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The Pamphlet Collection of Sir Robert Stout: Volume 37

"Man made the Town."

"Man made the Town."

The Manufacturer—pent up in a wretched abode, working perpetually upon productions which spring not immediately from the lap of nature—has only to contemplate his own ingenuity and activity; he is surrounded and stimulated often by the worst passions; and if he has a religious turn the most gloomy and irritating fanaticism invades his heart; his body is daily enfeebled, his mind narrowed and distorted.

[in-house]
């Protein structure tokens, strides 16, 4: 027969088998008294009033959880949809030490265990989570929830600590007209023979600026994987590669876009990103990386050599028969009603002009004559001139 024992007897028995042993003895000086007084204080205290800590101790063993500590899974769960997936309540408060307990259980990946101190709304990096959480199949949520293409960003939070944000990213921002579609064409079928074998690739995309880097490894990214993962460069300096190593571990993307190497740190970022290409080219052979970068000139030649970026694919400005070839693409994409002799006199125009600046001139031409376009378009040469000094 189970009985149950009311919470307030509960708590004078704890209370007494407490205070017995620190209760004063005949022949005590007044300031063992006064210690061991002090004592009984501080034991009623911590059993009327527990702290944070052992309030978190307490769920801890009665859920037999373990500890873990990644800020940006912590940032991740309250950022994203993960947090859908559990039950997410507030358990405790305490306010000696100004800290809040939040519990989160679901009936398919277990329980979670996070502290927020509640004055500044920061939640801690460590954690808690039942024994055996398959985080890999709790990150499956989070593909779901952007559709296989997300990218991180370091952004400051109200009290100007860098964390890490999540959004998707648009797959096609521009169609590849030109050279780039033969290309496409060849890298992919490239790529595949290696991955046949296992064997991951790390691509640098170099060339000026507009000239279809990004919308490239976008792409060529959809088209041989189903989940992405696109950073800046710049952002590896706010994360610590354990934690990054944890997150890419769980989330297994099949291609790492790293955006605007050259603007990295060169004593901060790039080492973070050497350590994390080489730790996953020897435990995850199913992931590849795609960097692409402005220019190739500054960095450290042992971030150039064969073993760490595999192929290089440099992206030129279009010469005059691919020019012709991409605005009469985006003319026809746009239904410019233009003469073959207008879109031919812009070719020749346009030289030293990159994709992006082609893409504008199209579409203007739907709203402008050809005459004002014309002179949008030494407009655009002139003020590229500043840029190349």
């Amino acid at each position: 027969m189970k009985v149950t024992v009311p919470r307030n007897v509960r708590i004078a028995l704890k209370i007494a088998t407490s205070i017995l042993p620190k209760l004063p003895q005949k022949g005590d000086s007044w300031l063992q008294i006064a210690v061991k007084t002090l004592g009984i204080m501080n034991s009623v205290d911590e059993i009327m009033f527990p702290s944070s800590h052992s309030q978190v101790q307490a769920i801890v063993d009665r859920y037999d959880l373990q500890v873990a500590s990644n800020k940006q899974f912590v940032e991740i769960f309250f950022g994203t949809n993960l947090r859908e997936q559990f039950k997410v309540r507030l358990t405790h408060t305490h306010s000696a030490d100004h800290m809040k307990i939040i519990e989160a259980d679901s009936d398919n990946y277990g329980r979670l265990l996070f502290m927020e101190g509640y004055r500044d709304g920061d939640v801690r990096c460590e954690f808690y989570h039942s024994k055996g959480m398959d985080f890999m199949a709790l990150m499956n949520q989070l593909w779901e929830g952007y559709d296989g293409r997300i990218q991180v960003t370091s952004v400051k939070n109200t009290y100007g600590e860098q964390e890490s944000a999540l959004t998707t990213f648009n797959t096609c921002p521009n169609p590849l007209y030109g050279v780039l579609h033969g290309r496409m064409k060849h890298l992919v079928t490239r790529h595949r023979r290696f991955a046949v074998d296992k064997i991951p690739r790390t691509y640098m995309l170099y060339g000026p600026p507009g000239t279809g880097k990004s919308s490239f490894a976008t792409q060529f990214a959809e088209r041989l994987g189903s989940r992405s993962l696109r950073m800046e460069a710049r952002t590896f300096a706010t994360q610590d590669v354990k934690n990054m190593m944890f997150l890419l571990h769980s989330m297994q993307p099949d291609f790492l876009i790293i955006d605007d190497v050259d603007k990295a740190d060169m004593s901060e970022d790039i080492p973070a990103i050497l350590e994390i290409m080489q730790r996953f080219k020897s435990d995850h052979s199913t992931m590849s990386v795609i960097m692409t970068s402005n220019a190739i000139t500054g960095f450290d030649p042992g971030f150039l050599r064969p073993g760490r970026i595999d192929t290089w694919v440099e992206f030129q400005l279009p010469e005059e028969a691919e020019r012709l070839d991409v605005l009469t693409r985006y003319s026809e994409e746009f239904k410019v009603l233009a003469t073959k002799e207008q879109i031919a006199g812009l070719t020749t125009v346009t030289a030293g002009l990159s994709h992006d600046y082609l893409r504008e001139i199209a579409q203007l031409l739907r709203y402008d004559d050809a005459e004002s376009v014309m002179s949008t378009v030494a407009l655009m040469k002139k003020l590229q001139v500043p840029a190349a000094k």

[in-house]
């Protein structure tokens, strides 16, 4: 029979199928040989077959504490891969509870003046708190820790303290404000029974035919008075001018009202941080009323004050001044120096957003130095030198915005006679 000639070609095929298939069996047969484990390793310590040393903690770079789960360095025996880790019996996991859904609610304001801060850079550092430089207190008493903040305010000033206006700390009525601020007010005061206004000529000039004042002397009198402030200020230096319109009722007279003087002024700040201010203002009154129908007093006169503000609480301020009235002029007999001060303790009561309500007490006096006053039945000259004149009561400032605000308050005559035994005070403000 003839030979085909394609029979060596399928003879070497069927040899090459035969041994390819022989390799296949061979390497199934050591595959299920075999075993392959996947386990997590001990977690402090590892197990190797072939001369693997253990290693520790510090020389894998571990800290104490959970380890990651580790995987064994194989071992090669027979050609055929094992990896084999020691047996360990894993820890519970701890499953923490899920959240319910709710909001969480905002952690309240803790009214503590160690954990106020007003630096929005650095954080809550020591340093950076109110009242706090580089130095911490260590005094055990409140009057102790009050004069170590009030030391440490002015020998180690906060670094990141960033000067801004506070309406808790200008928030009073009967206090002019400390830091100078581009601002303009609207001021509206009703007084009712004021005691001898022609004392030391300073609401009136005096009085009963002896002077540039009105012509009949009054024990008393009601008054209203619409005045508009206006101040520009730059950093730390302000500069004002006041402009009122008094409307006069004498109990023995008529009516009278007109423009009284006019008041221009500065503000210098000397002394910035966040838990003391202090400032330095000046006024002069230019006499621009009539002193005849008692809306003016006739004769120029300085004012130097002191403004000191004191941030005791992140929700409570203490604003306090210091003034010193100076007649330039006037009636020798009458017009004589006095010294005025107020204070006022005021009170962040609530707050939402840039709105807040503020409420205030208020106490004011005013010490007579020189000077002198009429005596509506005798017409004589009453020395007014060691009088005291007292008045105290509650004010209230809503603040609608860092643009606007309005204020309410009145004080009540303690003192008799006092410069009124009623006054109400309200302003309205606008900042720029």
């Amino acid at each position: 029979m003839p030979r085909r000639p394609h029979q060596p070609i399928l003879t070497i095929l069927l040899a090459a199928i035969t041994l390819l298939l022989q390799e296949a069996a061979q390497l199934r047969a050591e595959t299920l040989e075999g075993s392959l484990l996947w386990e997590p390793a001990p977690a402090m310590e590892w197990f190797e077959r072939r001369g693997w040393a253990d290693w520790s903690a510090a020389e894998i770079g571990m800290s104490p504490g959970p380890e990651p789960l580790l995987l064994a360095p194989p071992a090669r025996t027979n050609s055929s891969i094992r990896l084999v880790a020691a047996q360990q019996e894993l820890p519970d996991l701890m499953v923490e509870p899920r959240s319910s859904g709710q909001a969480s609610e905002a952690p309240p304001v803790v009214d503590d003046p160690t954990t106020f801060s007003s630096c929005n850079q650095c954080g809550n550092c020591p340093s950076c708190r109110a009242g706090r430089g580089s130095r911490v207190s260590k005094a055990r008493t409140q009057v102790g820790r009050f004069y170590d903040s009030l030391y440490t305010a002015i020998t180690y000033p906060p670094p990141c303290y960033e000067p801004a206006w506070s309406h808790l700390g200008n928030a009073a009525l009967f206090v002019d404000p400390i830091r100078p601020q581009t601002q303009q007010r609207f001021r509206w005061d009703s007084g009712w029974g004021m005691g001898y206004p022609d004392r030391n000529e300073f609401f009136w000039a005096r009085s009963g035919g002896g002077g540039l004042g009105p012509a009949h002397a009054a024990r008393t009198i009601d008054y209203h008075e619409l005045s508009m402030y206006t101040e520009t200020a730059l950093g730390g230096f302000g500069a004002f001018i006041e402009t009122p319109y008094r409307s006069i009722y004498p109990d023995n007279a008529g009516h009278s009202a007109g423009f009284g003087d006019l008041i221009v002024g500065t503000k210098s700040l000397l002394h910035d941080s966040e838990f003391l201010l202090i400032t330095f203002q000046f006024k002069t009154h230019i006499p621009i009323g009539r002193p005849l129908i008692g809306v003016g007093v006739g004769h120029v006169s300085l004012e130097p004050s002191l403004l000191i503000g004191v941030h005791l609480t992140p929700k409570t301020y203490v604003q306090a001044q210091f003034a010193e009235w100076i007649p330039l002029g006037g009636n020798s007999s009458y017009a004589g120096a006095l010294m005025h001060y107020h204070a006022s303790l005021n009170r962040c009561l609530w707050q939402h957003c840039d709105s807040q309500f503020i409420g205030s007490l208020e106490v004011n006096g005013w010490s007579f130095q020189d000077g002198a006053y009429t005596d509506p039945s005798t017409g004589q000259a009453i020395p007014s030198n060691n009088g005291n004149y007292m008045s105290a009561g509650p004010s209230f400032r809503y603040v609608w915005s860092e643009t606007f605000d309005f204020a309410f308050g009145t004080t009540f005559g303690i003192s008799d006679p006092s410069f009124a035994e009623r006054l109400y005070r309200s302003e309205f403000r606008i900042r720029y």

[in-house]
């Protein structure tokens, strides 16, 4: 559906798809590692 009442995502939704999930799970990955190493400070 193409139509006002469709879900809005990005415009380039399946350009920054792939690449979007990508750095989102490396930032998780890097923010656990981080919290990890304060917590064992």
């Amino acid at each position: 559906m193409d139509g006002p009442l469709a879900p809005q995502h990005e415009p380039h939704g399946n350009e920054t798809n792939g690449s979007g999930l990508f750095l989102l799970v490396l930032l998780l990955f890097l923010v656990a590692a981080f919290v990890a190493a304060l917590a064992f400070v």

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The breeze seldom refreshes or fans the manufacturer's impoverished blood; to excite sensations, to create emotions, he must have recourse to artificial means. Thus he is either steeped in licentiousness, or shrivelled up in horrid fanaticism, exhibited in the contortions of a contracted countenance. His Deity is not the benign God of nature, but a fantastic idol, the creature of a distempered body and a disturbed imagination—a god of vengeance and of terrors. And be cause he daily views, wretchedness, woe, disease, decrepitude and envy, and malice, and meanness, and all the doleful contingencies and odious passions of our condition around hi[unclear: d] he concludes that the same sentiments of disgust and hatr[unclear: e] must canker the affections of the Deity, and that he hall created beings only to degrade them first and to punish them afterwards.